The Top 10 Tax Friendly States To Retire In
Retirement

The Top 10 Tax Friendly States To Retire In

The best states to retire in based on taxes: Alaska, Delaware, Georgia, and more.

Ever thought about relocating when you retire? Before you say goodbye to the neighborhood, this week’s post may help you make smarter plans based on recent tax data.

Each year JP Morgan Asset Management releases an updated Guide to Retirement (2017). This year was no different. The annual guide covers 4 major areas that include: retirement landscape, saving, spending, and investing

One great takeaway from this year’s Guide to Retirement was JP Morgan Asset Management’s Comparison of State Taxes Paid by A Retiree Household. Here are the top ‘tax friendly’ states to retire in according to their methodology.

Image courtesy of JP Morgan Asset Management

Top 10 Tax Friendly States

1. Alaska: Taxes for retirees in Alaska are lower than any other state. They have a modest sales tax (7.5% or lower) with low property taxes and no state income taxes.

2. Delaware: Delaware taxes are low and weighted toward property and income taxes. Delaware does not impose sales taxes on goods or services sold in the state.

3. Georgia: Like most states, Georgia sales tax varies by region. The effective tax rate currently ranges from 6.0% to 8.0% in the major metro areas. Georgia has lower and property and income taxes for retirees.

4. Nevada: Like Alaska, Nevada does not charge an income tax. They make most of their revenue from sales taxes (8.25%). Property taxes vary by area and are subject to senior exemptions.

5. Wyoming: Wyoming is another one of the 7 states that does not assess an income tax. Their state sees revenue from property and sales taxes. Property taxes tend to be lower for retirees in Wyoming.

6. Mississippi: Sales tax in Mississippi is usually 7.0% unless taxes for certain items. They also have a graduated income tax based upon your income. Property taxes are more reasonable compared to most other states.

7. Kentucky: Kentucky enjoys a relatively low 6.0% sales tax state wide. However, they assess income and property taxes depending on household income and property values.

8. Colorado: Sales tax in Colorado varies by jurisdiction. They also charge a flat 4.63% income tax regardless of your annual income. Colorado also assesses property taxes.

9. Florida: Florida is another state that does not charge income tax. Sales tax depends on the region and item sold and property taxes in Florida vary by city and county.

10. South Dakota: Rounding out the top 10 tax-friendly states, South Dakota does not levy an income tax. However, they make up for it with higher sales taxes on various items and property taxes.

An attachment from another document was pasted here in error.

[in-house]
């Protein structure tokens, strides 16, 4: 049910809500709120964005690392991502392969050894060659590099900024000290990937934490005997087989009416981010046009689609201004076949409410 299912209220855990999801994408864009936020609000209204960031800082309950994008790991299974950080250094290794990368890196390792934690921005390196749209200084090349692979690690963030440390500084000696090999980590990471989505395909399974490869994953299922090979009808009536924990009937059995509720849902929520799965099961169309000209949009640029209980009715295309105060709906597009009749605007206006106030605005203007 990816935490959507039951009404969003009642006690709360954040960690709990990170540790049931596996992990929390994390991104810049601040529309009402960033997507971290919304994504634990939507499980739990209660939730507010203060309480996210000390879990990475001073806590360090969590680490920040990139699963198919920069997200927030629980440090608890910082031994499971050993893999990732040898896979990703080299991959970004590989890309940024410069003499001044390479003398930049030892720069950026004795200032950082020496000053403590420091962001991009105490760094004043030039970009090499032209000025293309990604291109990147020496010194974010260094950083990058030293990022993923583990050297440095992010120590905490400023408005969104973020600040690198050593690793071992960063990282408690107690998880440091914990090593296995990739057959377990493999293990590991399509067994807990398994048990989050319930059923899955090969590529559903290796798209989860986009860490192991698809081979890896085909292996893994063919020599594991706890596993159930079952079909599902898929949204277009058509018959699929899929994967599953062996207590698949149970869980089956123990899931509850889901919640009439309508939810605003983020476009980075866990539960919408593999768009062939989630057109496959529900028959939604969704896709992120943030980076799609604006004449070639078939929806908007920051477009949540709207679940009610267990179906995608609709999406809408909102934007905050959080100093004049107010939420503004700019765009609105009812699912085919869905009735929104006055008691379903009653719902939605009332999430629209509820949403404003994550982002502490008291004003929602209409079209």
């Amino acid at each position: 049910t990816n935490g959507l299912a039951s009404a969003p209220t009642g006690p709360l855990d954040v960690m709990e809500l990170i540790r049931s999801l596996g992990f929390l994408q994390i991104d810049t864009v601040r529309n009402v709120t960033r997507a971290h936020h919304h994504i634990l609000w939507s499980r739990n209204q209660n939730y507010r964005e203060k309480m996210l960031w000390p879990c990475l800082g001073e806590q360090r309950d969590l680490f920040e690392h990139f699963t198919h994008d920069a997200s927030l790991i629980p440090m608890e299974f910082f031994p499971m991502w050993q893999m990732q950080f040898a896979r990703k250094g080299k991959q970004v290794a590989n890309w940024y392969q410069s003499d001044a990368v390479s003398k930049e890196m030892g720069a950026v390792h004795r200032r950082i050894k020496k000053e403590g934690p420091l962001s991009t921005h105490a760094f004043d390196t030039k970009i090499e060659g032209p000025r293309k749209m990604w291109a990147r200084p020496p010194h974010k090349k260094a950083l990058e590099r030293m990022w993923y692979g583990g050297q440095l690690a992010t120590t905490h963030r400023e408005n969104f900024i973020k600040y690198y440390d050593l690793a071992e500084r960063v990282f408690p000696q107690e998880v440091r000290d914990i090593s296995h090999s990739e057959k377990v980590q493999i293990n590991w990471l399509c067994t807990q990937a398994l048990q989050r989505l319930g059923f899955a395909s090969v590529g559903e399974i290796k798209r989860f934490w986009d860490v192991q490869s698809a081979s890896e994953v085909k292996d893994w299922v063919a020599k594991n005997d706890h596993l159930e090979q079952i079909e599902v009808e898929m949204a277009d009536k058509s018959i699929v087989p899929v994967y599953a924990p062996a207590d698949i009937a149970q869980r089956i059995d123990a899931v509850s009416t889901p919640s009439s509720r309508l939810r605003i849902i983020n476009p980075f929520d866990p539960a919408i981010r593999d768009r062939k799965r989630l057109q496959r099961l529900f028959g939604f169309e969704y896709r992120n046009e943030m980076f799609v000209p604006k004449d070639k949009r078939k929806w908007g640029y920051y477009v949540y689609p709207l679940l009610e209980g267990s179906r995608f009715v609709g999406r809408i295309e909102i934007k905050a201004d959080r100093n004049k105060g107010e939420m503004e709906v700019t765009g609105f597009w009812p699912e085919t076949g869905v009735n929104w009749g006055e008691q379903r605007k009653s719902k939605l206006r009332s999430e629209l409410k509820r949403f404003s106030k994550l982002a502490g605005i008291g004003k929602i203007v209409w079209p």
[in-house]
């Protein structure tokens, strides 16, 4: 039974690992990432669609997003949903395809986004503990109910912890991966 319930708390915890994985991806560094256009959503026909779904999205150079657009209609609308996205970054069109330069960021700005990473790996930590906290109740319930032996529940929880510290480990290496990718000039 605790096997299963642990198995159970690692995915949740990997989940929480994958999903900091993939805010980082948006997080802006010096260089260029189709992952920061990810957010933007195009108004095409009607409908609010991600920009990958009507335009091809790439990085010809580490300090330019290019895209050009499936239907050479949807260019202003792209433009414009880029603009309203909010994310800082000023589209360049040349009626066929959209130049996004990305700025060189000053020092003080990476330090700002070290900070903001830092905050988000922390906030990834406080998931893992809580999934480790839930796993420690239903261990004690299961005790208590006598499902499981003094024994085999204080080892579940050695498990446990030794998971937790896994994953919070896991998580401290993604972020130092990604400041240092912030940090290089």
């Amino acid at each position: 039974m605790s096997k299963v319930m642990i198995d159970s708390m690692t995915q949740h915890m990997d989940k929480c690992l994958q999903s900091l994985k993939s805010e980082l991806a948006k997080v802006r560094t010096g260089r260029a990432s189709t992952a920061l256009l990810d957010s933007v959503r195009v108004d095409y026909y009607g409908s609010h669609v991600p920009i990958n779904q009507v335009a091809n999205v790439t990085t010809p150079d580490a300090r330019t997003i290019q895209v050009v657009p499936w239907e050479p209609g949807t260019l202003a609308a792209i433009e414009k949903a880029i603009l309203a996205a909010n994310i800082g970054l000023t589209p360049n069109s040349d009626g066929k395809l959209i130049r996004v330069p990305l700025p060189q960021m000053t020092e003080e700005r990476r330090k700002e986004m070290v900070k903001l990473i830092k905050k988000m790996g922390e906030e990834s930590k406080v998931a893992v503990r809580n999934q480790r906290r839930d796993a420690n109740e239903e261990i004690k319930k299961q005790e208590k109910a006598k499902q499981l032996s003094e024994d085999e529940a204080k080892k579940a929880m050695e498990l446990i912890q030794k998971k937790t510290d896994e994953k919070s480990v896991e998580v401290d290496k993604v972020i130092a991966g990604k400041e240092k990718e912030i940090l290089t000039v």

Image Courtesy of JP Morgan Asset Management

Planning Retirement Going Forward

State taxes can change every year. What looks great in 2017 may not make as much sense in 2018 or beyond. We don’t recommend selling the homestead and moving to Alaska just yet, but it may make sense to talk to us about your retirement plans. We help our clients balance these concerns with other considerations so you can enjoy a stress-free retirement. Call us today.

 

JP MORGAN ASSET MANAGEMENT CHART DISCLOSURES:

Tax favorability based on household overall effective state tax rate: Top tax friendly (<8%), Tax friendly (8%-9.9%), Less tax friendly (10%-13%), Not tax friendly (>13%). Retired married household age 65. 1 State income tax liability is based on all taxable sources of retirement income minus allowable state personal exemptions and a standard deduction. State-specific exemptions, deductions and/or credits related to eligible retirement income and Social Security are included. States with no income tax: AK, FL, NV, SD, TX, WA, WY. States that tax interest and dividends only: TN and NH. States that tax Social Security: CO, CT, KS, MN, MO, MT, NE, NM, ND, RI, UT, VT, WV. States that do not tax retirement plan distributions or Social Security: IL, MS, PA. 2 State property tax applies to home value only and includes state-specific homestead exemptions/credits. 3 States with no sales tax: AK, DE, MT, NH, OR (local taxes may apply).

Of note: CA imposes a 1% surtax on taxpayers earning more than $1M ($1,052,886 married) for a top marginal tax rate of 13.3%. NYC levies an additional 2.907-3.876% on taxable income. HI top marginal income tax rate reduced to 8.25% in 2017.

Retired married household age 65. 1 State income tax liability is based on all taxable sources of retirement income minus allowable state personal exemptions and a standard deduction. State-specific exemptions, deductions and/or credits related to eligible retirement income and Social Security are included. States with no income tax: AK, FL, NV, SD, TX, WA, WY. States that tax interest and dividends only: TN and NH. States that tax Social Security: CO, CT, KS, MN, MO, MT, NE, NM, ND, RI, UT, VT, WV. States that do not tax retirement plan distributions or Social Security: IL, MS, PA. 2 State property tax applies to home value only and includes state-specific homestead exemptions/credits. 3 States with no sales tax: AK, DE, MT, NH, OR (local taxes may apply).

Of note: CA imposes a 1% surtax on taxpayers earning more than $1M ($1,052,886 married) for a top marginal tax rate of 13.3%. NYC levies an additional 2.907-3.876% on taxable income. HI top marginal income tax rate reduced to 8.25% in 2017.

Source: J.P. Morgan Asset Management. The presenter of this slide is not a tax or legal advisor, and this slide should not be used as such. Clients should consult a personal tax or legal advisor prior to making any tax- or legal-related investment decisions.

 

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